IT MAY NOT WORK IN POLITICS 5
ItMay Not Work In Politics
Lawsuitsare common among the Congress Representatives, but those leading tosevere verdicts are less. Plesser (2007) argued that only fourmembers had been expelled from the Congress since the civil war.However, the conviction of the late Ohio Representative JamesTraficant Jr. made the fifth instance. The Representative wasdismissed after being found guilty of ten counts which included taxevasion, bribery, and racketeering (Plesser, 2007). Mr. James Jr., aDemocrat, was expelled from the House of Representatives in 2002 andwas sentenced to eight years in jail. The Representative tried to viefor the seat while in prison but lost to Mr. Tim Ryan, his formeraide (Plesser, 2007).
Theverdict faced by the Representative was the right call. First, hefaced many counts that had evidence and testimonies from hisconstituents, employees, and business owners. The case against himwas strong despite his argument that this was a vendetta by thegovernment prosecutors owing to his victory over them in a similarcase in 1983 (Plesser, 2007). Second, the verdict was deserved from amoral perspective. The Representative acted in ways that contradictedthe moral values of the Ohio people, the court, and the state aswell. For instance, he solicited over $2,500 from employee paychecks,false tax filings, persuading the witnesses to destroy evidence andgiving false testimonies as well as seeking staff members to work onhis farm in exchange for favors. With these actions, theRepresentative violated the morals and ethics that further compoundedhis verdict. This verdict and the whole case facing Mr. James Jr.casts an insurmountable doubt over the trust owed to these houserepresentatives (Plesser, 2007).
Froma simple viewpoint, third party candidates present voters with moreoptions to address their opinions. The candidates also exert morepressure on the major ruling parties to act in response to thecitizens not satisfied by the “Status Quo” (Green, 2010).However, the success of third parties in winning presidentialelections in the US is limited owing to the following reasons.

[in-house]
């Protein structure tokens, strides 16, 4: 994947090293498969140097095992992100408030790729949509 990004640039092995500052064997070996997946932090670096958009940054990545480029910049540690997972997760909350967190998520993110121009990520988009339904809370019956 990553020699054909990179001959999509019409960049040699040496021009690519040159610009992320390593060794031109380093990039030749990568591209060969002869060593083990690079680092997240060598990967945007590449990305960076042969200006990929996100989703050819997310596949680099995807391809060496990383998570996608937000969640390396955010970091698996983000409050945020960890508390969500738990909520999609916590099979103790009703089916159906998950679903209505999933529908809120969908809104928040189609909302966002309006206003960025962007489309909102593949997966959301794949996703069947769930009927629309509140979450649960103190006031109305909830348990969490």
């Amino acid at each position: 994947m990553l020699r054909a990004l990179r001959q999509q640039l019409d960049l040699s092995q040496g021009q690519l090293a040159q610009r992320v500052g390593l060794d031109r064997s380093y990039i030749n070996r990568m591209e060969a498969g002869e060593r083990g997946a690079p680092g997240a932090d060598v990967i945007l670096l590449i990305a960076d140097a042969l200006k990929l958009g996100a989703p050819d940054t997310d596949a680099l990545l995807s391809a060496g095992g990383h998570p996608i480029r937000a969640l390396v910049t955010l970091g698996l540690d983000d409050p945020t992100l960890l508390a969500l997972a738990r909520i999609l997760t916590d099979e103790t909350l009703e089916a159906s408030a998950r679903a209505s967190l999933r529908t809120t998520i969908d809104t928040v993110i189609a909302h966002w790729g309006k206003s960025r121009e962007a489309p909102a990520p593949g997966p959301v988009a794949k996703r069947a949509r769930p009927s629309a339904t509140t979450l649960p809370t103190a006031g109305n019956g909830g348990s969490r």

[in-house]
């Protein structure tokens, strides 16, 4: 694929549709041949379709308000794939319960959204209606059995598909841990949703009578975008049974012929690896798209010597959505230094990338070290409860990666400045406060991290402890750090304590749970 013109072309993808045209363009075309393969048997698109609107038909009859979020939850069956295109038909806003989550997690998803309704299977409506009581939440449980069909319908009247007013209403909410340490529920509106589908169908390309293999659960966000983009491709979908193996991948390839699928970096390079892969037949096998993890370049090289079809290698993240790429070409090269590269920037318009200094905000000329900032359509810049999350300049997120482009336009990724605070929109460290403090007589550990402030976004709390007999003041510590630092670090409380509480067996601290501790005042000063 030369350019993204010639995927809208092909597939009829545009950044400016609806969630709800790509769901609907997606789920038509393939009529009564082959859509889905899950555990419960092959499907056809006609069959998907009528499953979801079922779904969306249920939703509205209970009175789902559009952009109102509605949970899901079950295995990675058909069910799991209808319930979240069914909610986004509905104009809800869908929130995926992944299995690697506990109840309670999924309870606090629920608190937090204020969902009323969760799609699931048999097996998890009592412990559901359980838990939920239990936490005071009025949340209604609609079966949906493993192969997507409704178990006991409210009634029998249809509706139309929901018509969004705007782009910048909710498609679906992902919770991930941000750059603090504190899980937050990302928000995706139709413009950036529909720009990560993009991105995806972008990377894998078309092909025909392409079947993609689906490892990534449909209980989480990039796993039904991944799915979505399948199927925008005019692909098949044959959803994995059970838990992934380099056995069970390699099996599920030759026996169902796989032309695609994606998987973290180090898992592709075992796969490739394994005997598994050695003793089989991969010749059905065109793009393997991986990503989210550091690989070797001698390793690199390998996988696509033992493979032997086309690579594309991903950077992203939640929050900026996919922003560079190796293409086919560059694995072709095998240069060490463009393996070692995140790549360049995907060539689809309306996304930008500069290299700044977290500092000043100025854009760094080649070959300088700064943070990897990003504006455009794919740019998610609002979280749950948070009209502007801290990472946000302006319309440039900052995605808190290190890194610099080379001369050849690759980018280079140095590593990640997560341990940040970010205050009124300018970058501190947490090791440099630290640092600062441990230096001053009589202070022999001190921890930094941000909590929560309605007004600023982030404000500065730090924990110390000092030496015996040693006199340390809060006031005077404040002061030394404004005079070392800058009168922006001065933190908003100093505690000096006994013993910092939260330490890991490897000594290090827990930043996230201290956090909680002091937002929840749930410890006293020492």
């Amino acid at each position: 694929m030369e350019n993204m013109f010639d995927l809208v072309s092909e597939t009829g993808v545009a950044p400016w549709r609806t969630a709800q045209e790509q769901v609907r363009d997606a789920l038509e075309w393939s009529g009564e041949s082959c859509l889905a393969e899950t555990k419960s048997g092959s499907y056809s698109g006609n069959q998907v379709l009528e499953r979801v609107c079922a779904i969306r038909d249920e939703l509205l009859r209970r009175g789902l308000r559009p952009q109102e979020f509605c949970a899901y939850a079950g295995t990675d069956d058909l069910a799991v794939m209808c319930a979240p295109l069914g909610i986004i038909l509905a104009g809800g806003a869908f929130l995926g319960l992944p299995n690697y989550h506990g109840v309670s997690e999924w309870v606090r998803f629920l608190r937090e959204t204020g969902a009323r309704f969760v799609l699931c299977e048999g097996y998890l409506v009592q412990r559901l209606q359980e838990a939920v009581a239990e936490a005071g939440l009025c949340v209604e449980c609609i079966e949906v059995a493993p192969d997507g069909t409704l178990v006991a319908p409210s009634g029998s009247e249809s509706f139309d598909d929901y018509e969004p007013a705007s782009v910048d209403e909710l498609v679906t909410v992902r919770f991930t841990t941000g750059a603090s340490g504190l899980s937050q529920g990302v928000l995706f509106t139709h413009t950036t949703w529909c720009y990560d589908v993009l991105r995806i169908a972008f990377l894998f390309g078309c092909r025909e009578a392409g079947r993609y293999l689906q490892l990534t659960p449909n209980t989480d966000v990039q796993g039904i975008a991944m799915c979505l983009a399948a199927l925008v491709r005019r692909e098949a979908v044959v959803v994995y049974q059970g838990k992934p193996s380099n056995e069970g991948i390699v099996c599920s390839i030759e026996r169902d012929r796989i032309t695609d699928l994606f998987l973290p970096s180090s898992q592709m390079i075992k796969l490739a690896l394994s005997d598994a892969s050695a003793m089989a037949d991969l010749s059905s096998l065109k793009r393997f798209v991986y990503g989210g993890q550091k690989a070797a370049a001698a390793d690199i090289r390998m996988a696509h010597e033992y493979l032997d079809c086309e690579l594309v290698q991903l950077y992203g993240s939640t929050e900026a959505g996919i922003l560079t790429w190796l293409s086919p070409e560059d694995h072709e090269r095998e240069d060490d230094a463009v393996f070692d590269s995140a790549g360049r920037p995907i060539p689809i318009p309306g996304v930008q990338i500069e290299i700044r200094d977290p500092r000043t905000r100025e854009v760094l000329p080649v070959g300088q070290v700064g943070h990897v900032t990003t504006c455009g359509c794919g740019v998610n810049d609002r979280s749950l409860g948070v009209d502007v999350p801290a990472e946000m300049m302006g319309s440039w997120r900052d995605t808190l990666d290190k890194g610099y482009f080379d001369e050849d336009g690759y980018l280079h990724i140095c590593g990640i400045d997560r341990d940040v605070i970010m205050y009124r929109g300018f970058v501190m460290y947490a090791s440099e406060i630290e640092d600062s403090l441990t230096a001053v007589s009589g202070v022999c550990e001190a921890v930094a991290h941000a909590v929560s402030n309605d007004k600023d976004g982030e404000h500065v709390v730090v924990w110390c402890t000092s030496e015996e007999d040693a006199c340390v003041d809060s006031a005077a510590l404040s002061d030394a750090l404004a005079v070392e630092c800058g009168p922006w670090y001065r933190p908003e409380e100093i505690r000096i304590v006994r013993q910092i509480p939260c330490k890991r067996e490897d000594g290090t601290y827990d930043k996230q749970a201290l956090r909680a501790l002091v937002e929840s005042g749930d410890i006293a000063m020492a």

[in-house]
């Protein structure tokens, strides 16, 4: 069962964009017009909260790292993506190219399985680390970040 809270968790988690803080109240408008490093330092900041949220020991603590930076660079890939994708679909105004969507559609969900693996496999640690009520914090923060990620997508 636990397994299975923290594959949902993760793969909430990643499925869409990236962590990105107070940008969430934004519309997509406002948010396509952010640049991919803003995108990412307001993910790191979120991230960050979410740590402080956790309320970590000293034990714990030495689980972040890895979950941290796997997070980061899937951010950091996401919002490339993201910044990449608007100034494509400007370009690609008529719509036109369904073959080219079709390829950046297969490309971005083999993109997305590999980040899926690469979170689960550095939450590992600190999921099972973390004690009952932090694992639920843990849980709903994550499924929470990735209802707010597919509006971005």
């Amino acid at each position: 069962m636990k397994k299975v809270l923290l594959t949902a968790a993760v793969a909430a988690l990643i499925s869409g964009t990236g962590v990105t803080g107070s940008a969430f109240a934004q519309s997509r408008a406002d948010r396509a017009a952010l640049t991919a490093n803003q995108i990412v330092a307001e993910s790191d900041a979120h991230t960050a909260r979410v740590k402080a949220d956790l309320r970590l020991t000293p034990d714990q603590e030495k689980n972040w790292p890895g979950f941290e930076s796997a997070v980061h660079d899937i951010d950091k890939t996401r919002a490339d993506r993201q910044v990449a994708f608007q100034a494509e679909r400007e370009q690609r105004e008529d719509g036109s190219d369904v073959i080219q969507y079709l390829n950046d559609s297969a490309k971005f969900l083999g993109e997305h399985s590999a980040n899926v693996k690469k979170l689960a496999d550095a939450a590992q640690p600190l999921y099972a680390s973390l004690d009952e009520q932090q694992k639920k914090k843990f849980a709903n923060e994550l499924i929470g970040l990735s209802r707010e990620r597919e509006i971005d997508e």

First,third party candidates are unable to maintain long-term politicalinfluence. Richard Hofstadter describes third parties as “bees thatdie once they sting” as noted by (Green, 2010). For instance, RossPerrot garnered more than eight million votes in 1996 running withthe Reform Party. The reason why third parties fail to maintain adegree of power is due to the two largest political parties (Grayson,2013). The Democratic and Republican parties are flexible enough toabsorb a variety of ideological groups. The two sides havehistorically changed the rhetoric and ideology of the Americanpolitics to accommodate the new groups (Green, 2010). Hence, thirdparty candidates find it hard to cope with the competition posed bythe majority parties.
Second,the structure of the voting system in the US presents anotherchallenge. The system is based on the winner takes it all structure.In this system, people only vote for one person for a particularposition or district. Since the people only vote for a singlecandidate, and there is only one winner for each post, they naturallyavoid ‘wasting their votes’ by not voting for less popularcandidates without more widespread support. For this reason, theGreen Party votes declined from 2.9 million votes in 2000 led byNader while in 2012, the party garnered only 469,000 votes with Stein(Grayson, 2013).
Thevictories of a third party candidate mean that major parties need tochange their strategy to counter attack the win. The parties alsoneed to focus on their gerrymandering strategy that prevents thirdparty candidates from getting even a Congress seat. The victorysignificantly challenges the major parties` ability to keep thepolitical power between them.
Federaland State Authority
Hughes(2015) identifies over-standardization of the education as animportant issue facing the US today. For the past 20 years, theeducation system has virtually trained students to be test takers.The focus is mainly on maximizing the test outcomes while teachersare trained to ‘teach to the scores’. Consequently, studentsgraduate knowingly little about what they learned or why they had toif all that is required is to pass an exam (Hughes, 2015).
TheFederal and state authorities are charged with various roles inaddressing this issue. The Federal authority is responsible forestablishing standards and control of academic content and standardsthrough the local and state policy makers. The Federal authority alsoevaluates each school through the administration of the Nation’sReport Card well known the National Assessment of Education Progress(Hughes, 2015). On the other hand, the State Authority is responsiblefor establishing, selecting and regulating the curriculum, methods ofteaching as well as instructional teaching materials. TheConstitution does not constrain the Federal and the state authoritiesin addressing this issue but limits the level of involvement of eachjurisdiction. While the Federal government focuses on the overallprovision of education to all, the state authorities concentrate onthe nitty-gritty of the education content and processes.
Green,D. J. (2010). Third-partymatters: Politics, presidents, and third parties in American history.Santa Barbara, Calif: Praeger.
Hughes,C. (2015). Impactof diversity on organization and career development.Hershey: Business Science Reference.
Grayson,R. (2013). UnitedStates.Minneapolis, MN: ABDO Publishing Company.
Plesser,C. S. (2007). Congressof the United States: Oversight, processes and procedures.New York: Nova Science Publishers.